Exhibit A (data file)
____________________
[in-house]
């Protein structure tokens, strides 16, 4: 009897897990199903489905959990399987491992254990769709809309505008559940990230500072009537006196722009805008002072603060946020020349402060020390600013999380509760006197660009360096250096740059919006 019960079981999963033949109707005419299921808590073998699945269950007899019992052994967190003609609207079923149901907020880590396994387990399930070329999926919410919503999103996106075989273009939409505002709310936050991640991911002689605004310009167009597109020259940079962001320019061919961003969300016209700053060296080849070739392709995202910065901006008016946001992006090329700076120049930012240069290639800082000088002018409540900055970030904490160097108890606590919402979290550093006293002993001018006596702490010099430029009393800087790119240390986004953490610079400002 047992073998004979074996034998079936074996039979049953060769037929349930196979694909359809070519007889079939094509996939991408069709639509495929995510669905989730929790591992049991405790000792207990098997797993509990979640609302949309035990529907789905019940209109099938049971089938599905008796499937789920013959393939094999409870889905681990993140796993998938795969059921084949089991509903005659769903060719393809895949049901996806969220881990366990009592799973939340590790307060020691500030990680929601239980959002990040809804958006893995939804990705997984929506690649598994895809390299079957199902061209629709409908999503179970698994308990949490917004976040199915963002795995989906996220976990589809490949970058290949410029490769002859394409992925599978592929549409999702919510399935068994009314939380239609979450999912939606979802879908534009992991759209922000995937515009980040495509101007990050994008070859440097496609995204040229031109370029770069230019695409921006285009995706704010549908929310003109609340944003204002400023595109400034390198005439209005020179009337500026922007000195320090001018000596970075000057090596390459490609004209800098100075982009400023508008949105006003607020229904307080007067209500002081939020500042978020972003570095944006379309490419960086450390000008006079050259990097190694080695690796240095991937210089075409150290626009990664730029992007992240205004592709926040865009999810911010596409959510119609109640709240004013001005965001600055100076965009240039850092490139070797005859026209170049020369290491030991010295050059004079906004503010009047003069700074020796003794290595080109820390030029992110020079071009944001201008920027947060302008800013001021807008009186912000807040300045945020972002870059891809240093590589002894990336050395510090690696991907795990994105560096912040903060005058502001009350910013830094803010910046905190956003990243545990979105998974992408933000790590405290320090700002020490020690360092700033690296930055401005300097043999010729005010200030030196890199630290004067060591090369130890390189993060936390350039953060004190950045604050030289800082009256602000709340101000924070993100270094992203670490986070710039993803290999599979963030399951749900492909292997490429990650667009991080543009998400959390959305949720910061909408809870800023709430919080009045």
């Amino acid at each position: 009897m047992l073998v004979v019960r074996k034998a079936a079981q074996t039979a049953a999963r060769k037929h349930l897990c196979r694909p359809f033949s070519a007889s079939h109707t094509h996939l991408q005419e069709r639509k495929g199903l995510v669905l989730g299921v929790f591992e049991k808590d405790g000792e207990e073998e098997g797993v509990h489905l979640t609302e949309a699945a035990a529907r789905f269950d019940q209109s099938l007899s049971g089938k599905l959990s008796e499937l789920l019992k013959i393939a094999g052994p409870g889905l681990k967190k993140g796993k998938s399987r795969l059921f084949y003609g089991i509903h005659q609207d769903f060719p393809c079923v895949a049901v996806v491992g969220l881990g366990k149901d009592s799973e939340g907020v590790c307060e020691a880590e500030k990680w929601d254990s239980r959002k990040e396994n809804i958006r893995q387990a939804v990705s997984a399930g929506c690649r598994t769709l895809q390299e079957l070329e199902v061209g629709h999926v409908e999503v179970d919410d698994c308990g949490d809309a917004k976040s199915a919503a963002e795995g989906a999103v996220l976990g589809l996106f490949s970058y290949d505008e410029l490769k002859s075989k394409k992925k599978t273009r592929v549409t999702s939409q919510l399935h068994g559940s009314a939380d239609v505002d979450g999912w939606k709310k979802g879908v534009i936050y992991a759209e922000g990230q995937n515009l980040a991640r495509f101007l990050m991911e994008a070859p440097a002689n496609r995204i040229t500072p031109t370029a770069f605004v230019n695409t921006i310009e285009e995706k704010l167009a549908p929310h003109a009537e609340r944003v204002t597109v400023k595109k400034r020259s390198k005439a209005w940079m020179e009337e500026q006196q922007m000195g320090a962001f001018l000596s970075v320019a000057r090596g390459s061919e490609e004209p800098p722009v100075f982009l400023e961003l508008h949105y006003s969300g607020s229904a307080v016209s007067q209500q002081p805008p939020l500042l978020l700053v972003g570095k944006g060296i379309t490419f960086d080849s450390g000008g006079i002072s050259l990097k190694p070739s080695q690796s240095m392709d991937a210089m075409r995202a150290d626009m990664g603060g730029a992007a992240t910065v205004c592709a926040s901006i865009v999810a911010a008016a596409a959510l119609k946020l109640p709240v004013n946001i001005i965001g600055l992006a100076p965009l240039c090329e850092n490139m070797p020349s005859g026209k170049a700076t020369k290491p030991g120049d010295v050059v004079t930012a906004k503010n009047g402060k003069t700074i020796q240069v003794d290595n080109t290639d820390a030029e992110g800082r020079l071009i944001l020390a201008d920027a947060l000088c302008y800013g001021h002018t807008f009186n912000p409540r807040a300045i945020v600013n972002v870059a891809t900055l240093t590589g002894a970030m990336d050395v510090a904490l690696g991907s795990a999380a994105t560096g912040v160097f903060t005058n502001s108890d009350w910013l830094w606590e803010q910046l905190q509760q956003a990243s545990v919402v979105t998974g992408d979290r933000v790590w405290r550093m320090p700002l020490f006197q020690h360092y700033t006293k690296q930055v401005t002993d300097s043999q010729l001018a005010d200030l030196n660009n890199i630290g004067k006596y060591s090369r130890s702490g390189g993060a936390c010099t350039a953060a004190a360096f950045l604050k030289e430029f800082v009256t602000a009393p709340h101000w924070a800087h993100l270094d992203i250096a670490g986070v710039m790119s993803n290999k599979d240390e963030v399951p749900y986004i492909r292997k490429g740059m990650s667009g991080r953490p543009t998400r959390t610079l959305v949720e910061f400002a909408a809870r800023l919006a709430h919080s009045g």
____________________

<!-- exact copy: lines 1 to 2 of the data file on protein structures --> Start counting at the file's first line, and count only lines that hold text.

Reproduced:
[in-house]
């Protein structure tokens, strides 16, 4: 009897897990199903489905959990399987491992254990769709809309505008559940990230500072009537006196722009805008002072603060946020020349402060020390600013999380509760006197660009360096250096740059919006 019960079981999963033949109707005419299921808590073998699945269950007899019992052994967190003609609207079923149901907020880590396994387990399930070329999926919410919503999103996106075989273009939409505002709310936050991640991911002689605004310009167009597109020259940079962001320019061919961003969300016209700053060296080849070739392709995202910065901006008016946001992006090329700076120049930012240069290639800082000088002018409540900055970030904490160097108890606590919402979290550093006293002993001018006596702490010099430029009393800087790119240390986004953490610079400002 047992073998004979074996034998079936074996039979049953060769037929349930196979694909359809070519007889079939094509996939991408069709639509495929995510669905989730929790591992049991405790000792207990098997797993509990979640609302949309035990529907789905019940209109099938049971089938599905008796499937789920013959393939094999409870889905681990993140796993998938795969059921084949089991509903005659769903060719393809895949049901996806969220881990366990009592799973939340590790307060020691500030990680929601239980959002990040809804958006893995939804990705997984929506690649598994895809390299079957199902061209629709409908999503179970698994308990949490917004976040199915963002795995989906996220976990589809490949970058290949410029490769002859394409992925599978592929549409999702919510399935068994009314939380239609979450999912939606979802879908534009992991759209922000995937515009980040495509101007990050994008070859440097496609995204040229031109370029770069230019695409921006285009995706704010549908929310003109609340944003204002400023595109400034390198005439209005020179009337500026922007000195320090001018000596970075000057090596390459490609004209800098100075982009400023508008949105006003607020229904307080007067209500002081939020500042978020972003570095944006379309490419960086450390000008006079050259990097190694080695690796240095991937210089075409150290626009990664730029992007992240205004592709926040865009999810911010596409959510119609109640709240004013001005965001600055100076965009240039850092490139070797005859026209170049020369290491030991010295050059004079906004503010009047003069700074020796003794290595080109820390030029992110020079071009944001201008920027947060302008800013001021807008009186912000807040300045945020972002870059891809240093590589002894990336050395510090690696991907795990994105560096912040903060005058502001009350910013830094803010910046905190956003990243545990979105998974992408933000790590405290320090700002020490020690360092700033690296930055401005300097043999010729005010200030030196890199630290004067060591090369130890390189993060936390350039953060004190950045604050030289800082009256602000709340101000924070993100270094992203670490986070710039993803290999599979963030399951749900492909292997490429990650667009991080543009998400959390959305949720910061909408809870800023709430919080009045």